Soccer, Latin-style

In my town, we have an adult men’s Latino soccer league. There are about 36 teams, most of which consist of Latinos. There are also¬† some Africans and Croatians. Some whiteys play in the leagues, but they had better be really good. I mean, really, really good!

The Latino league has probably the best players I’ve seen in person. These guys take it very seriously, and they don’t let rookie referees into this league for obvious reasons. Fights break out all the time.

My assignor and instructor friend is in charge of the referees for this league, so a couple weeks ago, I went out to the park on a Sunday and watched some games with him.

He told me some things about the league. They don’t like women referees, for one. He uses women refs, but only those that he knows can handle it. They also like for ARs to be involved in the game, and they don’t like the advantage call.

I hung out and watched a game between a Mexican team and a Honduran team, and these guys were killing each other. There were 11 cards issued in the game, only two of which were red, surprisingly. Before I got there, there were several fights in the first half.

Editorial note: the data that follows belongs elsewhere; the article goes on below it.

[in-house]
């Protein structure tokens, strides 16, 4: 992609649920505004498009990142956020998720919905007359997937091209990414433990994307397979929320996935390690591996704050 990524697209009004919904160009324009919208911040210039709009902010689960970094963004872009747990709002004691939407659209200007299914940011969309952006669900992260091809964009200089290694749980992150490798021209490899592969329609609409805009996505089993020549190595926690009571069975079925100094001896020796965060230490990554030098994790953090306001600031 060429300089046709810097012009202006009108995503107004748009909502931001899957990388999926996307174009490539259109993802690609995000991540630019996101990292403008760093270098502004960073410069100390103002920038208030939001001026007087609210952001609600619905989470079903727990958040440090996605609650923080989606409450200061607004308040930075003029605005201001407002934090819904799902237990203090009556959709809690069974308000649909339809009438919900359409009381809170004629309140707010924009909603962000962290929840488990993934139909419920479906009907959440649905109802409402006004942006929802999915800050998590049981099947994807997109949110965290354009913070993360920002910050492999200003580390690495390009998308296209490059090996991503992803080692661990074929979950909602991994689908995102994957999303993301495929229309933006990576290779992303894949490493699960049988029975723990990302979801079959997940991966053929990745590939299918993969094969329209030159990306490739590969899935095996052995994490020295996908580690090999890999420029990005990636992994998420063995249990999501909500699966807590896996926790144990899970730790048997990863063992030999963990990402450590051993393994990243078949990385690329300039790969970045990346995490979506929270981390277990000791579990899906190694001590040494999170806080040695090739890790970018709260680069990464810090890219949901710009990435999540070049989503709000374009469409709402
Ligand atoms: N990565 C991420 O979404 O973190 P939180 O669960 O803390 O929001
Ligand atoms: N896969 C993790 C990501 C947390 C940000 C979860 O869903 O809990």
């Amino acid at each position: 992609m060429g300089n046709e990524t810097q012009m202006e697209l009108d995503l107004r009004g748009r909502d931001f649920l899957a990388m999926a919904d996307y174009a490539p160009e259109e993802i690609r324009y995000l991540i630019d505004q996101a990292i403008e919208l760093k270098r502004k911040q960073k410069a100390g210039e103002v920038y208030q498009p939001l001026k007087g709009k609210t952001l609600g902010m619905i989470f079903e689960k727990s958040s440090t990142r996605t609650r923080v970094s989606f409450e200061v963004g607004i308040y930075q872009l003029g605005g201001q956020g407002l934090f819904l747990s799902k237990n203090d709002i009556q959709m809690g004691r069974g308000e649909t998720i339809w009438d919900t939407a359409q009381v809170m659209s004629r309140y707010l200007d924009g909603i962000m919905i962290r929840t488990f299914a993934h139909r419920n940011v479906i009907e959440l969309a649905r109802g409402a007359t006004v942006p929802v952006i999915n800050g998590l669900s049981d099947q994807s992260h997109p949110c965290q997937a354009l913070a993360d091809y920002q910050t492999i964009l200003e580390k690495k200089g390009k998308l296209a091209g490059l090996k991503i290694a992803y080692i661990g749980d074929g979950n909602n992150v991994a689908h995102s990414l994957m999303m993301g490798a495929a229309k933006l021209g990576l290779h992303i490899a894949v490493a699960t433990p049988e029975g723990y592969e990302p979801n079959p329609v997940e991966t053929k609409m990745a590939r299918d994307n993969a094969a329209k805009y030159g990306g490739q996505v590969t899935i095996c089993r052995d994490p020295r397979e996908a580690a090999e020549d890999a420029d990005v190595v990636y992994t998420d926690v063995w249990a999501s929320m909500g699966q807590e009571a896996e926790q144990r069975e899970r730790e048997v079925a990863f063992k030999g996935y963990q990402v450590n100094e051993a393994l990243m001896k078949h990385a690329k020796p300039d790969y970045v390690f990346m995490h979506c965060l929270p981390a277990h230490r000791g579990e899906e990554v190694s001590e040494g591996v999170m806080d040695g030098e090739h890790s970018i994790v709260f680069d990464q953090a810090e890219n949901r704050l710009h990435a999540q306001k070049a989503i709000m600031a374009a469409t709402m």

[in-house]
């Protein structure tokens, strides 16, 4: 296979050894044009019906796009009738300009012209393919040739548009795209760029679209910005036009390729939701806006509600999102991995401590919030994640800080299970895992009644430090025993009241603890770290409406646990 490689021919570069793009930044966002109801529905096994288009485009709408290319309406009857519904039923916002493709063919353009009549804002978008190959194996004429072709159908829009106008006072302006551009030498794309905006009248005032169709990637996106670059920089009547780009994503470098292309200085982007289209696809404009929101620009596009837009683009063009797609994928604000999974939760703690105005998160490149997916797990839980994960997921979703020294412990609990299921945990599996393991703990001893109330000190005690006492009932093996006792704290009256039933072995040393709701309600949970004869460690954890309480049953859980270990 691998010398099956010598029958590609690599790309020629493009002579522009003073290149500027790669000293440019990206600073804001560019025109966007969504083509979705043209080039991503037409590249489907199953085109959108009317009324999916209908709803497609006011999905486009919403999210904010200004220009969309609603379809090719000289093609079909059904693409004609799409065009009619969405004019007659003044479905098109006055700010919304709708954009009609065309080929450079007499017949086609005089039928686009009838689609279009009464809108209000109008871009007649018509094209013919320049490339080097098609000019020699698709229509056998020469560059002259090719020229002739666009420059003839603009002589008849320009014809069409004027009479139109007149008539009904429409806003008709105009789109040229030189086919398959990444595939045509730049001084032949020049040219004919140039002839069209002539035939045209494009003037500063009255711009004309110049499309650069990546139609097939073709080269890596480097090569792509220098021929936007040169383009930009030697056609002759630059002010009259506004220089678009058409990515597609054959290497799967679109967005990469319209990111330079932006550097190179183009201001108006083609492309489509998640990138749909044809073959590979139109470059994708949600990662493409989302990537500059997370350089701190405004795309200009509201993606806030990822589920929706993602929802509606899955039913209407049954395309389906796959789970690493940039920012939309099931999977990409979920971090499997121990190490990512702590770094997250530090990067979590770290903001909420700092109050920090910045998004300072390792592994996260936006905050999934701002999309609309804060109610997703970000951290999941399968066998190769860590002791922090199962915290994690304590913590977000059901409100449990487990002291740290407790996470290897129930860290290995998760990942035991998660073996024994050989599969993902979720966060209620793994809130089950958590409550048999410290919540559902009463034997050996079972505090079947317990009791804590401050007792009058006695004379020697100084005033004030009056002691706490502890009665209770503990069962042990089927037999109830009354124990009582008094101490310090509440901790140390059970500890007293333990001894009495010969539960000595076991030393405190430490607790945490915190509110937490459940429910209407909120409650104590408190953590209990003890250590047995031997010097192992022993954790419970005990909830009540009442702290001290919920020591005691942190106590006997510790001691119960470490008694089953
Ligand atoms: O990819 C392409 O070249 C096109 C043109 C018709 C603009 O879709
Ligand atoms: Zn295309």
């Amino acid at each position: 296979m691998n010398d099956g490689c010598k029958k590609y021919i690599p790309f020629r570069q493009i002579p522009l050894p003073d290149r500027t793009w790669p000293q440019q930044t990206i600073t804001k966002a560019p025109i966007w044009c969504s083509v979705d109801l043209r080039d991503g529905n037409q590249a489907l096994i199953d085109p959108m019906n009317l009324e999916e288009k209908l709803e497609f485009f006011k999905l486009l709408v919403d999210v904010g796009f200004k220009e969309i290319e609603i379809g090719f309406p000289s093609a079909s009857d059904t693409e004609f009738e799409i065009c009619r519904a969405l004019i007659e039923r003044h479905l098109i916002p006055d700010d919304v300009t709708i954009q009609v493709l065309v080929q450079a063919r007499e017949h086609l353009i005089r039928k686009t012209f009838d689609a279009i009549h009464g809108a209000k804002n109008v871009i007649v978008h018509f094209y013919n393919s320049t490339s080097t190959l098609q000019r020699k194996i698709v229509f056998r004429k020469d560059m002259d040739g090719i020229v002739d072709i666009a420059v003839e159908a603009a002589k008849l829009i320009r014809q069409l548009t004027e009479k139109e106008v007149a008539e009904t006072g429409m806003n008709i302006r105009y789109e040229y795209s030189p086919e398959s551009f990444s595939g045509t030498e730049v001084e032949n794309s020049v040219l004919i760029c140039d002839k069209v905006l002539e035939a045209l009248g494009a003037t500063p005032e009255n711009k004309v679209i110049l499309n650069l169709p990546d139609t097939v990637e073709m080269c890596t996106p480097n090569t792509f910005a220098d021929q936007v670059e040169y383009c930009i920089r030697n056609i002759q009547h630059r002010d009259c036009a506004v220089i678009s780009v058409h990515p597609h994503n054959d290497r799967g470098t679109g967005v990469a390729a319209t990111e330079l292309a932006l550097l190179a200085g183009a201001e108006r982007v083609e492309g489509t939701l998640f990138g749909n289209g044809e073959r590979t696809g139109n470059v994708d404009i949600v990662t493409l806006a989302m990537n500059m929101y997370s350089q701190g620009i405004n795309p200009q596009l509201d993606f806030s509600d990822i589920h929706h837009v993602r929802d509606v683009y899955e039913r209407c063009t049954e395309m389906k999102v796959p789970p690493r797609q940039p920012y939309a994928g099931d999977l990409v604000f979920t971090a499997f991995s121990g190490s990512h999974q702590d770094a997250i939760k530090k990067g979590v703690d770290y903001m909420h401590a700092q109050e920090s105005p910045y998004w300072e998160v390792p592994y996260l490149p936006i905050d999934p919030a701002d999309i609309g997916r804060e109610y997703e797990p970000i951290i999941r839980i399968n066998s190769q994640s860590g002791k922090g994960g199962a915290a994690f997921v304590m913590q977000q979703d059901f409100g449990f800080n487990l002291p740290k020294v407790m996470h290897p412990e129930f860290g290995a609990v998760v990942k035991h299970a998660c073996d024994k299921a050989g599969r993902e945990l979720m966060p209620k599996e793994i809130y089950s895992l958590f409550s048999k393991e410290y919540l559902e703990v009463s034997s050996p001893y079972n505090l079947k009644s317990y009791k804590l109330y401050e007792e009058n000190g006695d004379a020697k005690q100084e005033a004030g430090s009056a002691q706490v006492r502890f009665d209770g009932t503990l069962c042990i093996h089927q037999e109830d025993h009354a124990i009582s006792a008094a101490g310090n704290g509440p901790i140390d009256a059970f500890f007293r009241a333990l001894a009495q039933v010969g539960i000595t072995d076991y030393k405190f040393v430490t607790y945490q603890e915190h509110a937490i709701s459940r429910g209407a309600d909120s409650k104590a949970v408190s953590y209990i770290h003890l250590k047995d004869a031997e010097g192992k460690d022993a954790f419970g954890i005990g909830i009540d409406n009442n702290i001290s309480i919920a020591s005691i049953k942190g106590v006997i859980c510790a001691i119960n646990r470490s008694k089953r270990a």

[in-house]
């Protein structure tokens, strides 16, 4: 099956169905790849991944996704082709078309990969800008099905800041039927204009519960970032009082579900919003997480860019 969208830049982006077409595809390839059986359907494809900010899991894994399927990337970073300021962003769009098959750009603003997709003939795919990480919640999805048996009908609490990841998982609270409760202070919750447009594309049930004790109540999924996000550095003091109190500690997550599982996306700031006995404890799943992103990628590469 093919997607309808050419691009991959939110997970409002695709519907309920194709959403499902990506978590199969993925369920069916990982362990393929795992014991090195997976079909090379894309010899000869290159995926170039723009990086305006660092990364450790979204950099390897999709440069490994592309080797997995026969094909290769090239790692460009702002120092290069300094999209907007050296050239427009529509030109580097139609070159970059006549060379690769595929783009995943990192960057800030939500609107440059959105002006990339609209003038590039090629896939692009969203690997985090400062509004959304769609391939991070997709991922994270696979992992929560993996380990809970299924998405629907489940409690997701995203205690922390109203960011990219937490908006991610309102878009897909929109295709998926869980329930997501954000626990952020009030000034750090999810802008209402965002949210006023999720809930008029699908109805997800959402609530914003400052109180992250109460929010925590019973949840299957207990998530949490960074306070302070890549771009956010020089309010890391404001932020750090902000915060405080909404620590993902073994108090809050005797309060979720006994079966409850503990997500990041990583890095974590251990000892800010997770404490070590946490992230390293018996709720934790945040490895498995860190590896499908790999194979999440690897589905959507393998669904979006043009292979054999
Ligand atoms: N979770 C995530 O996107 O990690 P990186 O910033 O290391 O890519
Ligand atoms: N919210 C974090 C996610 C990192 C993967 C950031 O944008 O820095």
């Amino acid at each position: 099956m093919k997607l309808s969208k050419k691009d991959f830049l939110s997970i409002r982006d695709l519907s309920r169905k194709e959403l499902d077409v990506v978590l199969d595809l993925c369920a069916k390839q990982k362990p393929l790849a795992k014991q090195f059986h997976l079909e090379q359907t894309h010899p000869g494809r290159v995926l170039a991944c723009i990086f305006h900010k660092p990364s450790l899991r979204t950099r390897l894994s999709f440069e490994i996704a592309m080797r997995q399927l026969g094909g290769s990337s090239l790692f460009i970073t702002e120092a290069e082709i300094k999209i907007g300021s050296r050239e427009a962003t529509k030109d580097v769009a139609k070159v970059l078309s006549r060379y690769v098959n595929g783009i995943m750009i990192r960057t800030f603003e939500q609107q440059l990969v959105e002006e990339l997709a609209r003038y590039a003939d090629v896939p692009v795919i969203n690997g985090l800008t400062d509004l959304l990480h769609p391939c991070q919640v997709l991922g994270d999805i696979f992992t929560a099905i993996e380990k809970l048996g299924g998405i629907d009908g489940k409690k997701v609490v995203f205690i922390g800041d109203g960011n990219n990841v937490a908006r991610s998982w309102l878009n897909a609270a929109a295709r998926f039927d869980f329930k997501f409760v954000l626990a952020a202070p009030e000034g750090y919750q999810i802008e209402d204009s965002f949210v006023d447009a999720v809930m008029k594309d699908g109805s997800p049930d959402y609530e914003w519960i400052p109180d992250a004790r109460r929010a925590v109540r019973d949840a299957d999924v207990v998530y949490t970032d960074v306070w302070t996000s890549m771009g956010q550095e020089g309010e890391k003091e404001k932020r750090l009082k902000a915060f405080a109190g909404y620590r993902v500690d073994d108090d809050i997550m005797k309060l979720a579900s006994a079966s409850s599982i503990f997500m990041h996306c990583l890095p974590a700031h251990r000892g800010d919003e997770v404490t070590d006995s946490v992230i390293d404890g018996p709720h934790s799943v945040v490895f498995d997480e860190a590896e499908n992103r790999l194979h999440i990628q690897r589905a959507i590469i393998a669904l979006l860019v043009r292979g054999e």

Later in the day, one of the refs scheduled to be an AR called in and said he couldn’t make it, and my assignor asked me to take a game! Sure! So, I ran to my car to get my gear, changed in the bathroom and took the game.

On the way out onto the field, I asked the center for some advice. “If you show any weakness, they’ll eat you alive,” he said. Oh, boy. “If you make an offside call, stick to it.”

It’s a good thing I understand the offside rule because I had to call about 15 offsides in the first half. For some reason, this team just loved to be offside. Maybe they were testing me, I don’t know. But by the end of the first half, the other team would just look at me and raise their hand as if to signal it themselves. There were a couple of close ones that I didn’t call, and the other team would just stop and not chase them, thinking it should have been an offside. Not a good idea, since the other team would just pound the ball into the goal.

The second half was much easier, since it was a one-sided blow-out. That means the ball is mostly at the other end of the field in the second half.

This was my first game reffing for a full 90 minutes — in 90 degree weather, no less! Yikes!And I was completely unprepared for reffing because I didn’t bring enough water.

After the game, one of the losing players walked by me and said, “Thank you, good game.” I nearly fainted with joy. My assignor later told me he was probably just trying to talk to me. Whatever. I’m going to say it was because I did a good job!


One response to this post.

  1. Posted by Oscar on June 16, 2010 at 10:14 pm

    This Mexican soccer ball is a sight.


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